Environmental Benefits of Flipping

The world is producing more waste than ever before. And yet we are still using our natural resources at an alarmingly high rate. So much so in fact, some fear it is totally unsustainable. So with mega corporations still churning out goods like it's going out of fashion, perhaps there is another way. Somehow, entrepreneurs and side hustlers could still make money in this new world without further damaging our precious resources.

Thrive invites voices from many spheres to share their perspectives on our Community platform. Community stories are not commissioned by our editorial team, and opinions expressed by Community contributors do not reflect the opinions of Thrive or its employees. More information on our Community guidelines is available here.

The US recycles just 35% of their municipal waste.

And although there has been a mindset shift in recent years, we could definitely be doing better.

The problem with recycling is that firstly, it doesn’t solve the underlying issue. As a species we produce far too much waste – and much of it can’t be recycled. That which can, still needs to be processed and resources used to facilitate the function.

But there is light at the end of the tunnel.

A purer form of recycling which in the most part uses no additional resources and solves the problem of over production.

And the champions of this new age method – budding entrepreneurs and profit chasers.

What is Flipping?

So, what is flipping?

Well, in simple business terms, flipping is merely the process of buying something at a lower price than you sell it for. This can be done in 2 ways – and one is far better for the environment than the other.

In general, all businesses that sell products are essentially ‘flipping’ But in most cases they are ‘adding value’ to the materials they purchase and adding a margin of profit.

This is all well and good, and a vital part of any thriving economy. But the problem is this hunger for consumption of newly created products is a drain on our natural resources.

There is another way to profit in the global economy by adopting the same economic principles but in a far more environmentally sound way.

The second hand market for consumer goods has exploded in recent years. More so than ever people are shopping for bargains and discounts as a means to save money and live more frugally.

This has had some positive consequences, and ‘flipping second hand goods’ is now an environmentally sustainable way to make money.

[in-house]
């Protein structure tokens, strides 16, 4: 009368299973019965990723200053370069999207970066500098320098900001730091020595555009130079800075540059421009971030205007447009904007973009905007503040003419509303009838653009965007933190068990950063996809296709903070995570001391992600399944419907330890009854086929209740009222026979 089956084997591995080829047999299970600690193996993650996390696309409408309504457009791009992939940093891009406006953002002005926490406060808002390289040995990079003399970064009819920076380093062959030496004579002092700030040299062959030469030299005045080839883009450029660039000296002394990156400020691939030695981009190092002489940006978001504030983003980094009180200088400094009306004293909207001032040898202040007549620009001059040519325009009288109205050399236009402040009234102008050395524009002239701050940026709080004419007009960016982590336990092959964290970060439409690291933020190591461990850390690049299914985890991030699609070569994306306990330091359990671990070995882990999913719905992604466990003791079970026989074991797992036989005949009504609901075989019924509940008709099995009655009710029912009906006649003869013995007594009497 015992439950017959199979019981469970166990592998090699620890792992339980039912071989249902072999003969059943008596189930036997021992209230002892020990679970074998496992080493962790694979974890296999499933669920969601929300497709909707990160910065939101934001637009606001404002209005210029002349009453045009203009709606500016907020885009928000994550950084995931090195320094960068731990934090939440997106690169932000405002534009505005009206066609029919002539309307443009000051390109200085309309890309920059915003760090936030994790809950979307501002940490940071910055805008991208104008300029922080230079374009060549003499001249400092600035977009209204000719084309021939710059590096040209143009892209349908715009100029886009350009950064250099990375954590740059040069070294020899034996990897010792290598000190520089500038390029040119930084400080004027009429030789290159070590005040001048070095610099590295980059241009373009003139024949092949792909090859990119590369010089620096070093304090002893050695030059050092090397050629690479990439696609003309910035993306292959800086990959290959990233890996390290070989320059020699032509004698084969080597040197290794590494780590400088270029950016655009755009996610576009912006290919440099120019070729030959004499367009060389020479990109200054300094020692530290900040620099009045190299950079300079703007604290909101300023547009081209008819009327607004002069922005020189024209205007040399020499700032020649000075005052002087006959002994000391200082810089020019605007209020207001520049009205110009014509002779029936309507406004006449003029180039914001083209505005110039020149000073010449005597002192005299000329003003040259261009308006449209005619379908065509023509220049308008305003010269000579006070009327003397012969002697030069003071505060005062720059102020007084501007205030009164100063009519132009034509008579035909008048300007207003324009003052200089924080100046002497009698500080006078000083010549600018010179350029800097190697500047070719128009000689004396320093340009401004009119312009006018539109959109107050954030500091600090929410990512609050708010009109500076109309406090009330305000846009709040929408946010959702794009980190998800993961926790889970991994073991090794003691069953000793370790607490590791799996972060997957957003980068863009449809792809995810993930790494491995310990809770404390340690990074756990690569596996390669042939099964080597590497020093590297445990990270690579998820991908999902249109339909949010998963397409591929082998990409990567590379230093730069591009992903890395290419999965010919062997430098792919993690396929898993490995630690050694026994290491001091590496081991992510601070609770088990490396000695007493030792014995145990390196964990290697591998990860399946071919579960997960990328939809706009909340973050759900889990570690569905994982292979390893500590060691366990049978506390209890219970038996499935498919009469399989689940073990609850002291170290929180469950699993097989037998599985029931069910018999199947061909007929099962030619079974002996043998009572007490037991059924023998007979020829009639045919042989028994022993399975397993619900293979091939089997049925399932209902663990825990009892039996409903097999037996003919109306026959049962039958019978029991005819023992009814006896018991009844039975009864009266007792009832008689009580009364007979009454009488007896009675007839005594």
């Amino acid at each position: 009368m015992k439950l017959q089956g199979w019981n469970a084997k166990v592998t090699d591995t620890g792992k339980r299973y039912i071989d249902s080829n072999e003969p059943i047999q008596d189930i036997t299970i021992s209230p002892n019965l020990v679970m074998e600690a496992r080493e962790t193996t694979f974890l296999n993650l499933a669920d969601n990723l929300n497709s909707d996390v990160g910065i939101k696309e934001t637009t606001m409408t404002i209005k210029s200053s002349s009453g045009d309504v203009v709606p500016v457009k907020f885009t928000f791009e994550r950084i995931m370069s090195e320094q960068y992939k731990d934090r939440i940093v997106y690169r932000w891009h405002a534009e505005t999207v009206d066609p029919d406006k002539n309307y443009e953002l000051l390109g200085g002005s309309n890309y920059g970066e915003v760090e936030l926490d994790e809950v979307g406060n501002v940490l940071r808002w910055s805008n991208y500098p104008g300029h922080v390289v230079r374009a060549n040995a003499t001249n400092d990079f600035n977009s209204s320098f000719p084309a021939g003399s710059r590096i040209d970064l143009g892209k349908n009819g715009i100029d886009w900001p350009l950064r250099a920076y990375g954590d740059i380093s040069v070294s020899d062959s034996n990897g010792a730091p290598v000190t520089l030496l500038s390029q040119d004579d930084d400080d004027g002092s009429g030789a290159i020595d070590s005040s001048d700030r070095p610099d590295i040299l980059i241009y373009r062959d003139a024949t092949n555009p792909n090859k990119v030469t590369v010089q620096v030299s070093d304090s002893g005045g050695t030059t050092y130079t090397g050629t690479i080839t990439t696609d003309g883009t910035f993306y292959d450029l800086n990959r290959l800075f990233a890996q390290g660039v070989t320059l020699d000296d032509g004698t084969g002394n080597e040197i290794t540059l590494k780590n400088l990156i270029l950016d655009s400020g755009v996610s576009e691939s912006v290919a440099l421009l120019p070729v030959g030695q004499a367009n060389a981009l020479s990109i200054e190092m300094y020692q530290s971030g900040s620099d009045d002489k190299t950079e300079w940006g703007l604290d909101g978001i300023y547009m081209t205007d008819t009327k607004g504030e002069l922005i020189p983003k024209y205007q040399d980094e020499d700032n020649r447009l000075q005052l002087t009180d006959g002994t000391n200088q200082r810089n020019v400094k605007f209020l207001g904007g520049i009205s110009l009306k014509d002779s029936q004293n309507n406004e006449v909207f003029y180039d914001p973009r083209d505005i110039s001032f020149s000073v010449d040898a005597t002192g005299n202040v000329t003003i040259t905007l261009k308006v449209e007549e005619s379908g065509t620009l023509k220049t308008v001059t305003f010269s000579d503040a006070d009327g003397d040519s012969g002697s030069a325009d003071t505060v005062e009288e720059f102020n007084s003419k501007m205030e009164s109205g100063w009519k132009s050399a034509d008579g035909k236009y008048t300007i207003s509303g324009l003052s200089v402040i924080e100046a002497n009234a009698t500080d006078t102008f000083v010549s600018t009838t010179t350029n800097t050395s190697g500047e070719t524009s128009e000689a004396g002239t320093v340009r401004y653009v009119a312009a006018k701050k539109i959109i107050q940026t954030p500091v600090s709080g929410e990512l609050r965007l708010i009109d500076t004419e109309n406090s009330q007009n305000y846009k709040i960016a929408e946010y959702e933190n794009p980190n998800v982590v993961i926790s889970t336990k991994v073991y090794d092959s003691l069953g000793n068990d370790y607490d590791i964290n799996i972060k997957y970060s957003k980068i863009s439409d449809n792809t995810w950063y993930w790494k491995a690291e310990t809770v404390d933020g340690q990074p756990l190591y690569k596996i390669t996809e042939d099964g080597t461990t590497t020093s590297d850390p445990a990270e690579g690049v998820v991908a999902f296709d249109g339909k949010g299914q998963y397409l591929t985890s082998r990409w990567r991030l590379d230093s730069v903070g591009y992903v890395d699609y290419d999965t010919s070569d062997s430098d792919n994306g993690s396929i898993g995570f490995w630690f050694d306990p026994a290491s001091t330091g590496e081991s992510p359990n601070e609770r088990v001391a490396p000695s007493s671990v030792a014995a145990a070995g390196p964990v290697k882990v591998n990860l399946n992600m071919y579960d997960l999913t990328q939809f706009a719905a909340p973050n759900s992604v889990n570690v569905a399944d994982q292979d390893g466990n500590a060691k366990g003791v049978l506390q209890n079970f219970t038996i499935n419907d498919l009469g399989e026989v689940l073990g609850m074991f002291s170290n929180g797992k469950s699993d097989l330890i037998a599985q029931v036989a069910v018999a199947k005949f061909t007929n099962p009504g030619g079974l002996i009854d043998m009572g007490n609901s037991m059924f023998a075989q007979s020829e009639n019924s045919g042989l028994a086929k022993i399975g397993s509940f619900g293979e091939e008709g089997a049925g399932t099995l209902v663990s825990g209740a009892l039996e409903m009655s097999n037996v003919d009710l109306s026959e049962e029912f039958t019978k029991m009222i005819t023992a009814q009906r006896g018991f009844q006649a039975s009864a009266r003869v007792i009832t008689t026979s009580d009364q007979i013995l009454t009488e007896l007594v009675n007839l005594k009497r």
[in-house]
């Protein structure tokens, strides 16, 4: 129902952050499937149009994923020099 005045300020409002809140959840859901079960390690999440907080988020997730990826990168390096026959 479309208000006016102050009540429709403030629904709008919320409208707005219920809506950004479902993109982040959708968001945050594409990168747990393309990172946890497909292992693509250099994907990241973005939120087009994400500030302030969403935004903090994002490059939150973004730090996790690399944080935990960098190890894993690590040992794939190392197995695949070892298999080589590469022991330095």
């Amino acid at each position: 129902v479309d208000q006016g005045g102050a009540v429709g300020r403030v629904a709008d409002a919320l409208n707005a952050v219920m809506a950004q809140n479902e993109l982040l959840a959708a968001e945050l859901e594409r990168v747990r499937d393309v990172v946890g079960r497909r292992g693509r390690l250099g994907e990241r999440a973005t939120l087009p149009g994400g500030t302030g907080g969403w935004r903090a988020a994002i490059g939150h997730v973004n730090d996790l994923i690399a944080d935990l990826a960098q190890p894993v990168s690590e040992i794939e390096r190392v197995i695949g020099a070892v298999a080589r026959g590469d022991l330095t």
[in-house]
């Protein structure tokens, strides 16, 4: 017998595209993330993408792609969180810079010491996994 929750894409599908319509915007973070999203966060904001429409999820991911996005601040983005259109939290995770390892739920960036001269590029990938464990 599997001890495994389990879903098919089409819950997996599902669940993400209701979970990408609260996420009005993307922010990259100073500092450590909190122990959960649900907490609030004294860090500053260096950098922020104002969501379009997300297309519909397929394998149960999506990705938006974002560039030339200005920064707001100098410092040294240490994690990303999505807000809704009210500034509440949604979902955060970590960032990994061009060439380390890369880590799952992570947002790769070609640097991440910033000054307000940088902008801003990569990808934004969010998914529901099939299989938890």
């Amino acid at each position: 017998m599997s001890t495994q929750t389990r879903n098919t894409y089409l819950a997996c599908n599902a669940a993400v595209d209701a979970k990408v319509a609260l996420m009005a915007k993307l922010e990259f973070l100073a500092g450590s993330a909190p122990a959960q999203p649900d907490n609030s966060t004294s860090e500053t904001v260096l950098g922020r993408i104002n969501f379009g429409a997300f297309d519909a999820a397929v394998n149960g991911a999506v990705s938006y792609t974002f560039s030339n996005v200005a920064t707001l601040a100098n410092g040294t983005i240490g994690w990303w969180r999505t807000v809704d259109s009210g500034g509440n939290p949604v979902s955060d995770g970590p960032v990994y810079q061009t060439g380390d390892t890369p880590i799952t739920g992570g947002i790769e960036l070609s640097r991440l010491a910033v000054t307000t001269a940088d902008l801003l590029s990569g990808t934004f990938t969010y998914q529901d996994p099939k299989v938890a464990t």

How and Why Does it Work?

I am not suggesting that we boycott newly produced products, or even that we should stifle entrepreneurial creativity to enter new markets and reach new customers.

But there does seem to be a backlash of sorts from the modern day consumer.

In fact, as far back as 2008, Amazon launched a packaging programme designed to reduce waste, lower cost and provide customers with 100% recyclable, easy-to-open packaging.

So the mere fact that there is a demand for recognised sustainability and an audience to consume it is positive. And could be just the incentive ‘would-be- entrepreneurs need to kick start this sector of the economy.

Flea market flipping is one such way that has had massive environmentally positive impacts. And it works because nothing new is needed for both side of the commercial exchange to benefit.

One can simply profit from price deviations in different markets, advanced knowledge of a particular product, or by adding value to the item.

Benefits to the Environment

The fact that flipping second hand goods is a process that requires no production is totally advantageous to the worlds resources.

Instead of mass production increasing, the process of recycling , or upcycling is a way to lighten the burden of these scarce resources.

If the demand for such innovative entreprenural business practice could grow inline with the supply, perhaps a new economic age is on the horizon.

In the US, the recovery rate for recycling (including composting) was 35.2 percent in 2017, up from 34.7 percent in 2015.

This shows there is a shift in the right direction, and the more education and publication the environmental benefits of flipping and reusing good have, the better.

It will see a reduction in the amount of waste being sent to landfill. There will be less of a need for the production of new or raw materials. Therefore we will see a fall in air pollution, water pollution and greenhouse gas emissions.

It may be a simple way to sustainably allow for profiting entrepreneurs with an environmentally conscientious objective.

    You might also like...



    by Jonathan O'Donnell

    2020 Life Is Stressful Enough Without Money and Job Woes

    by Samantha Lile

    Mel Elias of Bruvi: “Not everything is created equally”

    by Penny Bauder, Founder of Green Kid Crafts
    We use cookies on our site to give you the best experience possible. By continuing to browse the site, you agree to this use. For more information on how we use cookies, see our Privacy Policy.